Finances & Money

Lifestyle Inflation and its Impact on Retirement

Many of us understand that we need to start saving early and contribute consistently, but fail to see the impact inflation can have on our retirement plans.

Lifestyle inflation is the increase in our standard of living over time, while price inflation is associated with a decrease in the buying power of our money. We can maintain our standard of living only if our income increases with price inflation. An increase in salary, which exceeds inflation, can lead to a better standard of living and this, in turn, raises our cost of living. Therefore we must account for future prices and our standard of living increases when planning for retirement.

It’s very easy to become accustomed to the new lifestyle that a salary increase makes possible. It is similarly very difficult to give up this lifestyle, therefore you will need to plan for sustainability. If you haven’t accounted for lifestyle inflation during your retirement planning phase you may see it have a huge impact on your current savings and the contributions you require going forward.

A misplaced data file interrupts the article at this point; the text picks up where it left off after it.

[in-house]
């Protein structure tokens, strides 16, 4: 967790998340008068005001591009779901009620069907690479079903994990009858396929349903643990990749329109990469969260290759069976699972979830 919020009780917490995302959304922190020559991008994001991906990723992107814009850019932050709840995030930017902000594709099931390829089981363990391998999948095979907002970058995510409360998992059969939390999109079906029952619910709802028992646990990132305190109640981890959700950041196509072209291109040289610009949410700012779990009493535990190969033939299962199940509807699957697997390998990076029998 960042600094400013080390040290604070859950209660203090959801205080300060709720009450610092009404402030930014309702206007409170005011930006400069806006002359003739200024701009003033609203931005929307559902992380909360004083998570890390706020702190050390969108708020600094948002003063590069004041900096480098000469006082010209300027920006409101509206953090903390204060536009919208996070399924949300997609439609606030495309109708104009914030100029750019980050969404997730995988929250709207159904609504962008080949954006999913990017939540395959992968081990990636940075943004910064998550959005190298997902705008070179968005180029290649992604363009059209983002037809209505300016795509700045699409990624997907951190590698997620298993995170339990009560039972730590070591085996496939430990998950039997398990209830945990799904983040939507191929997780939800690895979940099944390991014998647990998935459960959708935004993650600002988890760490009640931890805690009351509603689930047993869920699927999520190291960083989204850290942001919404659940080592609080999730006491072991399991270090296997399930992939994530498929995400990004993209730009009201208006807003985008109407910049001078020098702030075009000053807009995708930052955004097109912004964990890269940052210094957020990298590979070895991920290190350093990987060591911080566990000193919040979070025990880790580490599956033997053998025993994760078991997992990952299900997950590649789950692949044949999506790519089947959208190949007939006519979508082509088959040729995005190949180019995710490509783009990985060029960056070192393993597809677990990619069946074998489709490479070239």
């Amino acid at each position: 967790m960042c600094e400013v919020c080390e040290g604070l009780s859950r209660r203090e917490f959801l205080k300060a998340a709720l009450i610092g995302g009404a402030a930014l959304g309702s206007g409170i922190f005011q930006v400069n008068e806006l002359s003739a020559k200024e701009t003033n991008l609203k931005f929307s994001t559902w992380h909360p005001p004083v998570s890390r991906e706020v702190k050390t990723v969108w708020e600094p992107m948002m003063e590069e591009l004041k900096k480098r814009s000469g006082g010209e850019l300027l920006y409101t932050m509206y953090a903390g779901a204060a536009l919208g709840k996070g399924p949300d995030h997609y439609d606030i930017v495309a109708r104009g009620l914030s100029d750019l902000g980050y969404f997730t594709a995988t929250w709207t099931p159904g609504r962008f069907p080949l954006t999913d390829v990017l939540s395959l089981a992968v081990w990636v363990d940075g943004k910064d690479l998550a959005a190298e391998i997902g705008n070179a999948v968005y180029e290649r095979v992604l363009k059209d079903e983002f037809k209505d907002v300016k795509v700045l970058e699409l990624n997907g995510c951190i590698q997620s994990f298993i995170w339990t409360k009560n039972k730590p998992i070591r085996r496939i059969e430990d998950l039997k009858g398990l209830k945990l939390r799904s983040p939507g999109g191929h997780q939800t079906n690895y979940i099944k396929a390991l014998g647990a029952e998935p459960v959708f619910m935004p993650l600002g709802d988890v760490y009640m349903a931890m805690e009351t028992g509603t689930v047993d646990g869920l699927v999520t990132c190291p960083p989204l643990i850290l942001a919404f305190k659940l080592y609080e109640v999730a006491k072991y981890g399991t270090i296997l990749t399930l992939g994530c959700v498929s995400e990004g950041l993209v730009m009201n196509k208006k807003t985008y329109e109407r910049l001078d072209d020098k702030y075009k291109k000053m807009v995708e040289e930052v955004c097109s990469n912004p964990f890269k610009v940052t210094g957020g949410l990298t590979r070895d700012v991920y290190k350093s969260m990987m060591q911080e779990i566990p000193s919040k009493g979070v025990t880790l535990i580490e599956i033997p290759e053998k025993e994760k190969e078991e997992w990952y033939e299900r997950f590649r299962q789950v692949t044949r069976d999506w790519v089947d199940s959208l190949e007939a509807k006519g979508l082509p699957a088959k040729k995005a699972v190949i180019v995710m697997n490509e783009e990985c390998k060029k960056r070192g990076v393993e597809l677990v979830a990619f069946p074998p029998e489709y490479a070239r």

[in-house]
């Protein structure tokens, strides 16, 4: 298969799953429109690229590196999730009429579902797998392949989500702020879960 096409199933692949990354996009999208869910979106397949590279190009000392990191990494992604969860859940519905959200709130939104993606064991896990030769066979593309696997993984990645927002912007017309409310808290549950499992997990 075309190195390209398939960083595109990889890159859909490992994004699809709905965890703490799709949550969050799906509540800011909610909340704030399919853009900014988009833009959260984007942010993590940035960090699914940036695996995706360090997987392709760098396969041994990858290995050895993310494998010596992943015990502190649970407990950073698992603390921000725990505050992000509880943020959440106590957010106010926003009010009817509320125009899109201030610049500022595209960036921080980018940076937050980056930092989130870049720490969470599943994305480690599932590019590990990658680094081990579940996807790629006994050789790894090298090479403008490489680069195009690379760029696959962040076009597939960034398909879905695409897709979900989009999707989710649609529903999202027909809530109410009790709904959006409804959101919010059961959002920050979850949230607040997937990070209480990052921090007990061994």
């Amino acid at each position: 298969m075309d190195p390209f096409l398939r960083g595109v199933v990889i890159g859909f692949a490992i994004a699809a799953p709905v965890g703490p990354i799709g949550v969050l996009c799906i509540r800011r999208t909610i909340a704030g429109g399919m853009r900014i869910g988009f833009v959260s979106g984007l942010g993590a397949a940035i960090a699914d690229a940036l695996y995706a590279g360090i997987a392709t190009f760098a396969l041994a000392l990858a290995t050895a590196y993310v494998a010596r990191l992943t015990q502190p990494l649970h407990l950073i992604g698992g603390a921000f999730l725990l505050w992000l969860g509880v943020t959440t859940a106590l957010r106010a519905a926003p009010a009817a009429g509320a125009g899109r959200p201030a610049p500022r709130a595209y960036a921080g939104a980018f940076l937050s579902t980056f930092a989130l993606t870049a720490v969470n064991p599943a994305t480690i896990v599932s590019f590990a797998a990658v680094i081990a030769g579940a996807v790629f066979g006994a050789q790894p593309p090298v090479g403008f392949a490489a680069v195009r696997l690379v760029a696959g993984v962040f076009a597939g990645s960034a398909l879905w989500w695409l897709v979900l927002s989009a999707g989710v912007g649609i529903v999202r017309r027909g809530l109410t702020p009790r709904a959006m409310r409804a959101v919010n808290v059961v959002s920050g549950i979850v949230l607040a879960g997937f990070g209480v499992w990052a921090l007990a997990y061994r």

Consider a 25-year-old working person who hopes to retire at 60. All their pay increases have matched inflation over the years and they contribute 10% of their earnings to a private investment company retirement plan. They could maintain their current standard of living to the age of 94 (if you assume an 11% return, 6% inflation and 70% replacement ratio). A 60% increase received at 45 would reduce the period and see them maintaining their standard of living to the age of 79. They now need to increase their contributions or defer retirement for a few years. An increase, whether it’s once-off or gradual, will need to be accounted for.

Factoring in lifestyle inflation

Any improvement to your lifestyle now will need to be funded by your retirement savings in the future. You can increase the probability of achieving your goals if you account for these increases during the planning stages. Consider your financial position at each point and be sure to match the appropriate asset allocation with your risk appetite and goals.

If you are feeling overwhelmed by this then consider consulting an independent financial advisor who can help you formulate a plan.


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Susan Paige

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